Cobion increases local productivity
Web & e-mail filtering company, Cobion, is looking to increase its market share in the Middle East by expanding its channel and improving customer support. Key to this drive will be the company’s local distributor, GDI.
Web & e-mail filtering company, Cobion, is looking to increase its market share in the Middle East by expanding its channel and improving customer support. Key to this drive will be the company’s local distributor, Gulf Data International (GDI), and references from existing customers, such as Abu Dhabi’s Chamber of Finance.
“We are in the process of channel building and setting up a help desk and full support for both our customers and partners. We also have a lot of potential leads and we are currently bidding on eight tenders in the Middle East. And, although there is a very long sales cycle [here], we are hoping for a good market share in the near future,” says Michael Chehata, consultancy & projects manager, GDI.
“The Middle East market has a lot of potential and we are putting lot of efforts into it with our partners. It may not contribute as much [in terms of revenue] as the US or European market, but is certainly a part of the cake,” adds Olaf Jacobi, member of the board, Cobion.
Furthermore, Cobion and GDI believe that the regional market is growing, as an increasing number of businesses incorporate the internet into their daily operations and face the prospect of staff wasting time and bandwidth.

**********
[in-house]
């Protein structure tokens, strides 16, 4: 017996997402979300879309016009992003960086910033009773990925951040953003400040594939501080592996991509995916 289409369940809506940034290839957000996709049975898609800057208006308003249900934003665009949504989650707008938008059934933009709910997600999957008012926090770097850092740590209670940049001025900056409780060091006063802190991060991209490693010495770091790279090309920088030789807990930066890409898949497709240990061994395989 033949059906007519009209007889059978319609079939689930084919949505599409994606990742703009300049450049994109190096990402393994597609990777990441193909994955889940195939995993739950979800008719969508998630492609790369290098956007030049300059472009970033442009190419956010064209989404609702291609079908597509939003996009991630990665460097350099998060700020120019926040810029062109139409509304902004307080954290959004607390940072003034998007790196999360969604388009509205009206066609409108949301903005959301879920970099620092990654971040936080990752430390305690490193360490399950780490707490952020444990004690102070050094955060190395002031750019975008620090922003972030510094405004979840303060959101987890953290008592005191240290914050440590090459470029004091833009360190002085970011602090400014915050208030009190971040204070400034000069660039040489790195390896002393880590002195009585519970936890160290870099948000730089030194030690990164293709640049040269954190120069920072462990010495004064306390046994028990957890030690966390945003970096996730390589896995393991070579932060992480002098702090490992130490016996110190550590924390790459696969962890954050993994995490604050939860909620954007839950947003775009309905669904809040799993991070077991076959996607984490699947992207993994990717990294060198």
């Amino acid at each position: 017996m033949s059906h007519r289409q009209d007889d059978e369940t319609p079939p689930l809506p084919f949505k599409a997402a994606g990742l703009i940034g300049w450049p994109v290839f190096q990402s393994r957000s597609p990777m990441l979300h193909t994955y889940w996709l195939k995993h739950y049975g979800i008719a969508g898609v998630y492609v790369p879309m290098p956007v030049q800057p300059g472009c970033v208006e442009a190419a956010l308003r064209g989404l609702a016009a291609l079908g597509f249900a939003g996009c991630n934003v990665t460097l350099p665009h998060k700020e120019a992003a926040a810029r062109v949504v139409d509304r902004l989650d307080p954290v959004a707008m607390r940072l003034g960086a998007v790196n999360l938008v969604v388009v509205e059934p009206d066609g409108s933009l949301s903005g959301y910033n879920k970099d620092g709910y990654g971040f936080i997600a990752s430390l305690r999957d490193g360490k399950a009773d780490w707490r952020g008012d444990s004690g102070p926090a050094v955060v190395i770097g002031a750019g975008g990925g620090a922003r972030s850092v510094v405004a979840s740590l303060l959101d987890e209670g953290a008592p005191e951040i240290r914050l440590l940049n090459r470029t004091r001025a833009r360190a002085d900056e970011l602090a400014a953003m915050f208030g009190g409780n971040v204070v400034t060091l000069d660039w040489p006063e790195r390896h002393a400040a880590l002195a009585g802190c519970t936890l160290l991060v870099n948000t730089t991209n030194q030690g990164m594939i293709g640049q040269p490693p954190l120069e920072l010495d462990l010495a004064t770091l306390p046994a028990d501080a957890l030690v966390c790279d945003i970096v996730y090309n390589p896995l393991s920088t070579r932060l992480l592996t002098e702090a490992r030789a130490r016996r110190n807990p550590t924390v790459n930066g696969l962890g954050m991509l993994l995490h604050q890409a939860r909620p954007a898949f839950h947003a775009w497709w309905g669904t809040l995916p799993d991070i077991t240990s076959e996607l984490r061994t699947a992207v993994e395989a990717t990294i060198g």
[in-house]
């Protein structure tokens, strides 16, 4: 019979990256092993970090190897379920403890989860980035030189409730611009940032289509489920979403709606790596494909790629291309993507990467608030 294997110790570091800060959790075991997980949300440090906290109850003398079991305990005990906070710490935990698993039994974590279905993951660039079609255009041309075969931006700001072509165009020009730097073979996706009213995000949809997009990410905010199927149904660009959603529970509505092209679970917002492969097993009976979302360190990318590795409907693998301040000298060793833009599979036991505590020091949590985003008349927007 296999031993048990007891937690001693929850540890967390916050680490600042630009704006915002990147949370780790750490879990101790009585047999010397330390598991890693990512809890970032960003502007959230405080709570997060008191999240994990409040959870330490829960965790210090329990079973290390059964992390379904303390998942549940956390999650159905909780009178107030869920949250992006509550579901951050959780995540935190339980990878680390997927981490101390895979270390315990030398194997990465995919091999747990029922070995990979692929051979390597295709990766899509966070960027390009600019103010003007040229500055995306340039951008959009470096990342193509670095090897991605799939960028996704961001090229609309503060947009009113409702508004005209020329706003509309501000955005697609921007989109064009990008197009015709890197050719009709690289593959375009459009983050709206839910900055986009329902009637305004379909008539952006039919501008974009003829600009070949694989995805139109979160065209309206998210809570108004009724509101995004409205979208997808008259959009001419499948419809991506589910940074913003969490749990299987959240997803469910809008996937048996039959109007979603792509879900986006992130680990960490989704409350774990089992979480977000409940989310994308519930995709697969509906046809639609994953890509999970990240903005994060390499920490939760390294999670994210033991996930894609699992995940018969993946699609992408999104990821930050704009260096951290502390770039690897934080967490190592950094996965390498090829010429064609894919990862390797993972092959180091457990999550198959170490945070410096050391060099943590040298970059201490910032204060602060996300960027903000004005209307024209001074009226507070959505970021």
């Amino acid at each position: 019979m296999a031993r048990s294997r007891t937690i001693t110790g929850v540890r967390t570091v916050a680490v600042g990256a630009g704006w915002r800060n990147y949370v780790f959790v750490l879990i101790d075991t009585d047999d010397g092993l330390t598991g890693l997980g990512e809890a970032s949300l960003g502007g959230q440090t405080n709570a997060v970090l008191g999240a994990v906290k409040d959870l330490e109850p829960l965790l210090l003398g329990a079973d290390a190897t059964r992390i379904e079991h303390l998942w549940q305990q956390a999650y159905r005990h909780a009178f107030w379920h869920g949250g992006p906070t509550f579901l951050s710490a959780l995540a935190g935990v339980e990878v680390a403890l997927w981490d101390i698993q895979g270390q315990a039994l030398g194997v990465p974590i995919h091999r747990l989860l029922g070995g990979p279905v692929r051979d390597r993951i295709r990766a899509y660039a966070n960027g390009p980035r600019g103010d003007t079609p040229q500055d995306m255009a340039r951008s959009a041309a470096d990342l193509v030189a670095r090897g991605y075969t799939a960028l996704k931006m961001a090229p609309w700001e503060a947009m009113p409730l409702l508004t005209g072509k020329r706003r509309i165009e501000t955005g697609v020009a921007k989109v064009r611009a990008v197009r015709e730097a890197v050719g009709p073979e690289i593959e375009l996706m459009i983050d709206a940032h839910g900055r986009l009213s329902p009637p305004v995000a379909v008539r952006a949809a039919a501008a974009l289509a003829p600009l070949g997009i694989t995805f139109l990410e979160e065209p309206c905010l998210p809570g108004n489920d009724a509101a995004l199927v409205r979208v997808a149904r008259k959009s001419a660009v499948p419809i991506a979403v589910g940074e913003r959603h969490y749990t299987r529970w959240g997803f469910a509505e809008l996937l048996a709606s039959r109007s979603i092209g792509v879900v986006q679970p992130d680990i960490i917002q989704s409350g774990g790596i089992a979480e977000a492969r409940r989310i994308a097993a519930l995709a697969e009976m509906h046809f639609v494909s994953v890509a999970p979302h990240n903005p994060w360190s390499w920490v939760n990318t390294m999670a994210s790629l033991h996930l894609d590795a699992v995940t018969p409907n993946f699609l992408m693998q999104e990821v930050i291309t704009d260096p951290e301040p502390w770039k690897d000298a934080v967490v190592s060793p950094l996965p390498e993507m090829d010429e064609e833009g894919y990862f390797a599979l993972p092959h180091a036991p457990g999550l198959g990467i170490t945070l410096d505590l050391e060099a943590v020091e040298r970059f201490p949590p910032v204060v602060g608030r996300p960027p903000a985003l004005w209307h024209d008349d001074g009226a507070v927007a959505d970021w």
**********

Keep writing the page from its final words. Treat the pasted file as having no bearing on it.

“We have put entertainment centres on people’s desks and it has become a problem. In Egypt, for example, a lot of people like to download songs, and this has a huge impact on the bandwidth usage of a company,” says Chehata.
“By using Cobion’s solution, a business can set the system so that it doesn’t allow the downloading of music or movies from particular sites during certain times. It gives the company the tools it needs to become more efficient from a human resources and cost point of view, while also helping prevent the spread of viruses,” he adds.
Cobion argues that its technology-based approach to web filtering sets it apart from other market rivals, such as Websense and SurfControl. Rather than relying on a team of individuals to classify sites and place them in categories that users can then block, it uses data analysis tools and web crawlers.
“Our products are based on two technology layers — data analysis and crawlers. We have 500 crawlers in the internet looking for the latest links and our IT infrastructure has 1000 clustered servers are doing nothing but identifying content in data. We then download the content of the new URLs and the technology analyses it and decides what category it belongs to,” explains Jacobi.